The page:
The most patriotic person I have ever met is a woman who comes from Iran.
I recently met an Iranian woman who was held prisoner, tortured mercilessly and brutally by her captors for five years in her home country, but now lives in the United States teaching classes at a community college. She holds community study groups about the Quran and Islam, is kind, generous, and gracious to everyone she meets, and speaks so highly of the United States that it makes me reexamine my own feelings of patriotism.
This woman, I will call her Mary, is a delightful teacher, writer, painter, and survivor. When she talks about her new home in this country, she speaks with delight, gratitude and appreciation. She relishes her right to freedom of speech, religion, and voting. These are things most Americans were born into and take for granted. She values the opportunities and rights she has here, for which she was tortured and imprisoned for in her country of birth.
She proudly upholds her belief in Islam and in the Quran as guidelines for living a righteous life. She does so even though many Americans speak from a place of ignorance and hatre about Iranians or anyone of Middle Eastern descent. She is grateful for having the opportunity to fulfill her pursuit of happiness, practice her beliefs in serving God, and honoring a country, even as it threatens war to her people and family still unable to leave their homeland.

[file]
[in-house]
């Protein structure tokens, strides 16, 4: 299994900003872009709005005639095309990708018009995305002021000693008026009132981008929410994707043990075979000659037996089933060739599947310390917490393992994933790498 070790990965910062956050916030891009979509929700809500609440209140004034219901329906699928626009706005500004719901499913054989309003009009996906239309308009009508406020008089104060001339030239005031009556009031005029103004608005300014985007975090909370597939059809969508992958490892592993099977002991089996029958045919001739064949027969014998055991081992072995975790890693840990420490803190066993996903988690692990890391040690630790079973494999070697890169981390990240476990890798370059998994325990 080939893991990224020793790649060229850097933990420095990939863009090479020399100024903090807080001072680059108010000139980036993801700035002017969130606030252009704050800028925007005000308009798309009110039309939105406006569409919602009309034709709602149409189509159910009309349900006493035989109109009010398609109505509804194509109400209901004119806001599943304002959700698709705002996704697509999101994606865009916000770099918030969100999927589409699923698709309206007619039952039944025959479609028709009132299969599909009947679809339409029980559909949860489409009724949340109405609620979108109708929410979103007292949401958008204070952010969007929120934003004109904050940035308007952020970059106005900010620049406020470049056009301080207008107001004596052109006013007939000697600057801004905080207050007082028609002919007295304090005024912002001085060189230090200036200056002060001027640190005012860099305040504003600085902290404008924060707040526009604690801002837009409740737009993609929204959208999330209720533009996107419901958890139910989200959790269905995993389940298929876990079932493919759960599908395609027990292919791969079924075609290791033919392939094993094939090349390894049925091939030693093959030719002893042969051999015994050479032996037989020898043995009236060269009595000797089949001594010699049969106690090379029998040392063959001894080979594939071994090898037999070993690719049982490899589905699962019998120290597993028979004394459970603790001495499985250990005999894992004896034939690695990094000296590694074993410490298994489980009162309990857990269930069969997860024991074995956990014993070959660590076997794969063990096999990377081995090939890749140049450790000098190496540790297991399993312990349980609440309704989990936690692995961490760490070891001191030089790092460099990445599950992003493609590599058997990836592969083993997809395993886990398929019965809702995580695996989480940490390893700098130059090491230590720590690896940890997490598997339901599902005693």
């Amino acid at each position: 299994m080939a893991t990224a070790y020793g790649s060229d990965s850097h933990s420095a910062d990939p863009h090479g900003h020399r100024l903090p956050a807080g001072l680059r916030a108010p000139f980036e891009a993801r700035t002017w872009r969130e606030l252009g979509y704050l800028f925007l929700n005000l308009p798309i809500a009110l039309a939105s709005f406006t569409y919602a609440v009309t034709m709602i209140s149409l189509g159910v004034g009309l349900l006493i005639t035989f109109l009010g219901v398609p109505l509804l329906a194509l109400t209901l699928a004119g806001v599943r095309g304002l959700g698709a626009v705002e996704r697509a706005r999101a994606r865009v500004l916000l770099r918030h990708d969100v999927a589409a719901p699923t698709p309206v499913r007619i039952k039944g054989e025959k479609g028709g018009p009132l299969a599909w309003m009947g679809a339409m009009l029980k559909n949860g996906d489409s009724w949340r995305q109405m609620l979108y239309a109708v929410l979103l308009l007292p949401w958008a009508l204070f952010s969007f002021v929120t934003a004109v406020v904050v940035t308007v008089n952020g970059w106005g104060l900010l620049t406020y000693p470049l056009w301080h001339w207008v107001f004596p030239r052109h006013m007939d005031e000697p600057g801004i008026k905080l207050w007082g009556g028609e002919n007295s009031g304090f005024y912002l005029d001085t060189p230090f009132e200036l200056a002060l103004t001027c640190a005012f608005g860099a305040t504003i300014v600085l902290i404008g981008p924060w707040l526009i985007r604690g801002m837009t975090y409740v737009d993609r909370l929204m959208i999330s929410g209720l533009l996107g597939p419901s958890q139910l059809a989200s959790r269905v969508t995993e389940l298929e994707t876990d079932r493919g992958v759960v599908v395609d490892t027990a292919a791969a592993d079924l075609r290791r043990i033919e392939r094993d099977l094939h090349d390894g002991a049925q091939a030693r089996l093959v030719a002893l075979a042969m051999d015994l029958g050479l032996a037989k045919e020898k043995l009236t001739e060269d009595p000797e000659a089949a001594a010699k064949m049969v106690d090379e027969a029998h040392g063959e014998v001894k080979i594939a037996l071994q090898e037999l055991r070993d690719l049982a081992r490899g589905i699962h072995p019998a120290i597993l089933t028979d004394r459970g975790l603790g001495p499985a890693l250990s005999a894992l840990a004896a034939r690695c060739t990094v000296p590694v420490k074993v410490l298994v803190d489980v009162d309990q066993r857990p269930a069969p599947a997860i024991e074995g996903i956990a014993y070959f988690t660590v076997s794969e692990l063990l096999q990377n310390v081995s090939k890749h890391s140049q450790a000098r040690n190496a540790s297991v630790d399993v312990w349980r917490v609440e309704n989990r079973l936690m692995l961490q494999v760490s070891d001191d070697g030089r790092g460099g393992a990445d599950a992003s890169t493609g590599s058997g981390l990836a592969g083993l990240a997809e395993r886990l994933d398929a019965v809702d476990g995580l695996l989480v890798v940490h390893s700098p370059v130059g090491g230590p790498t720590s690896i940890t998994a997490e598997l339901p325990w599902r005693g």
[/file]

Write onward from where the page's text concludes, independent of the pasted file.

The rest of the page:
She is a shining example of what it is to be a truly patriotic American with grace, gratitude, and peace.
We as Americans can never truly understand what it is like to be denied basic human rights and have our beliefs and ideas suppressed because they are not in conjunction with the governing authorities. We are fortunate that we may never fully appreciate what truly freedom is and how truly blessed we are to live in this country. We can learn from people like Mary who have overcome these hardships and embrace their freedom, treating all people as people, as equals.